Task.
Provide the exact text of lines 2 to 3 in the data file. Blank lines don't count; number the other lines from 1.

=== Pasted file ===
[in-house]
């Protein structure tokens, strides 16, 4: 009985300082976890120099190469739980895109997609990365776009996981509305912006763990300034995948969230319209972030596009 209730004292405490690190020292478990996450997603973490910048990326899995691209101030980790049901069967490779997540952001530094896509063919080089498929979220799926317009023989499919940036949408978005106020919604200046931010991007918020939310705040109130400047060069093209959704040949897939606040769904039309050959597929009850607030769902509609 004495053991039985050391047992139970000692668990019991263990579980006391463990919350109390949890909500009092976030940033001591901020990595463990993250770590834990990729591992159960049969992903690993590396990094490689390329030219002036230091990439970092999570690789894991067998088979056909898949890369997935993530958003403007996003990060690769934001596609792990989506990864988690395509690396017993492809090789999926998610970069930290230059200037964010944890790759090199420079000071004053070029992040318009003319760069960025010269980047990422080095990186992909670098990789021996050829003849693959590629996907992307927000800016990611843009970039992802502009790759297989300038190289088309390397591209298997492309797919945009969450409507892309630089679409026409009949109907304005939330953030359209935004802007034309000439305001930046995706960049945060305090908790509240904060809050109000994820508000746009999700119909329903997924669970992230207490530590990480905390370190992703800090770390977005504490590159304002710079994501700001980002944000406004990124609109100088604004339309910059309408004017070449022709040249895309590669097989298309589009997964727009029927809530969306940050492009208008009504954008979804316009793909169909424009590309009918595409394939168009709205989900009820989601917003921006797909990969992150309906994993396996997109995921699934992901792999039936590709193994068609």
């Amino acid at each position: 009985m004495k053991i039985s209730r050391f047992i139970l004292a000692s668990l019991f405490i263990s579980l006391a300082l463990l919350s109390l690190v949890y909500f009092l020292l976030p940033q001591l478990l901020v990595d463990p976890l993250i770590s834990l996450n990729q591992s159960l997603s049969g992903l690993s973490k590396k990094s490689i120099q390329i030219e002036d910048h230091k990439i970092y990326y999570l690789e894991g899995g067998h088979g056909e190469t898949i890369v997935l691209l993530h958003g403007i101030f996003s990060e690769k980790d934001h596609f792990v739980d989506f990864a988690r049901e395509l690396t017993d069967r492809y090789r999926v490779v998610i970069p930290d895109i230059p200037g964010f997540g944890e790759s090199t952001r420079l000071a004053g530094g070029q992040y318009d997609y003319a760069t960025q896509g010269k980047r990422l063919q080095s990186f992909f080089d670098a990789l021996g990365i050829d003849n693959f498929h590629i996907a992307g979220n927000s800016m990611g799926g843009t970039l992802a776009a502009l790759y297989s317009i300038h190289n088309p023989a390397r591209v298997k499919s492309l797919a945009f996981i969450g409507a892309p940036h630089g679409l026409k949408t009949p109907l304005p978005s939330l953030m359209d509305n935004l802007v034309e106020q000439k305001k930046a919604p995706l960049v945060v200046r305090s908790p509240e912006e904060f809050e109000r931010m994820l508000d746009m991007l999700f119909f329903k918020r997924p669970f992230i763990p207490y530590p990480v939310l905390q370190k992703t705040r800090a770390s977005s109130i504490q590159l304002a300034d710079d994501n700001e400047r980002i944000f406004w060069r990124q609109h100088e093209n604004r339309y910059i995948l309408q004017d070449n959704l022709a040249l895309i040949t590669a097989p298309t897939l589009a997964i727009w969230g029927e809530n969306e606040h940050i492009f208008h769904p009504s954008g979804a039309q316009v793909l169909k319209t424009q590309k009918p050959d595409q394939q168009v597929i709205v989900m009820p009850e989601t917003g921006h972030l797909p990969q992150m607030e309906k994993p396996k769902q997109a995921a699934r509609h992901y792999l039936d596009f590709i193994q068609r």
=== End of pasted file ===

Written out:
């Protein structure tokens, strides 16, 4: 009985300082976890120099190469739980895109997609990365776009996981509305912006763990300034995948969230319209972030596009 209730004292405490690190020292478990996450997603973490910048990326899995691209101030980790049901069967490779997540952001530094896509063919080089498929979220799926317009023989499919940036949408978005106020919604200046931010991007918020939310705040109130400047060069093209959704040949897939606040769904039309050959597929009850607030769902509609 004495053991039985050391047992139970000692668990019991263990579980006391463990919350109390949890909500009092976030940033001591901020990595463990993250770590834990990729591992159960049969992903690993590396990094490689390329030219002036230091990439970092999570690789894991067998088979056909898949890369997935993530958003403007996003990060690769934001596609792990989506990864988690395509690396017993492809090789999926998610970069930290230059200037964010944890790759090199420079000071004053070029992040318009003319760069960025010269980047990422080095990186992909670098990789021996050829003849693959590629996907992307927000800016990611843009970039992802502009790759297989300038190289088309390397591209298997492309797919945009969450409507892309630089679409026409009949109907304005939330953030359209935004802007034309000439305001930046995706960049945060305090908790509240904060809050109000994820508000746009999700119909329903997924669970992230207490530590990480905390370190992703800090770390977005504490590159304002710079994501700001980002944000406004990124609109100088604004339309910059309408004017070449022709040249895309590669097989298309589009997964727009029927809530969306940050492009208008009504954008979804316009793909169909424009590309009918595409394939168009709205989900009820989601917003921006797909990969992150309906994993396996997109995921699934992901792999039936590709193994068609």
């Amino acid at each position: 009985m004495k053991i039985s209730r050391f047992i139970l004292a000692s668990l019991f405490i263990s579980l006391a300082l463990l919350s109390l690190v949890y909500f009092l020292l976030p940033q001591l478990l901020v990595d463990p976890l993250i770590s834990l996450n990729q591992s159960l997603s049969g992903l690993s973490k590396k990094s490689i120099q390329i030219e002036d910048h230091k990439i970092y990326y999570l690789e894991g899995g067998h088979g056909e190469t898949i890369v997935l691209l993530h958003g403007i101030f996003s990060e690769k980790d934001h596609f792990v739980d989506f990864a988690r049901e395509l690396t017993d069967r492809y090789r999926v490779v998610i970069p930290d895109i230059p200037g964010f997540g944890e790759s090199t952001r420079l000071a004053g530094g070029q992040y318009d997609y003319a760069t960025q896509g010269k980047r990422l063919q080095s990186f992909f080089d670098a990789l021996g990365i050829d003849n693959f498929h590629i996907a992307g979220n927000s800016m990611g799926g843009t970039l992802a776009a502009l790759y297989s317009i300038h190289n088309p023989a390397r591209v298997k499919s492309l797919a945009f996981i969450g409507a892309p940036h630089g679409l026409k949408t009949p109907l304005p978005s939330l953030m359209d509305n935004l802007v034309e106020q000439k305001k930046a919604p995706l960049v945060v200046r305090s908790p509240e912006e904060f809050e109000r931010m994820l508000d746009m991007l999700f119909f329903k918020r997924p669970f992230i763990p207490y530590p990480v939310l905390q370190k992703t705040r800090a770390s977005s109130i504490q590159l304002a300034d710079d994501n700001e400047r980002i944000f406004w060069r990124q609109h100088e093209n604004r339309y910059i995948l309408q004017d070449n959704l022709a040249l895309i040949t590669a097989p298309t897939l589009a997964i727009w969230g029927e809530n969306e606040h940050i492009f208008h769904p009504s954008g979804a039309q316009v793909l169909k319209t424009q590309k009918p050959d595409q394939q168009v597929i709205v989900m009820p009850e989601t917003g921006h972030l797909p990969q992150m607030e309906k994993p396996k769902q997109a995921a699934r509609h992901y792999l039936d596009f590709i193994q068609r």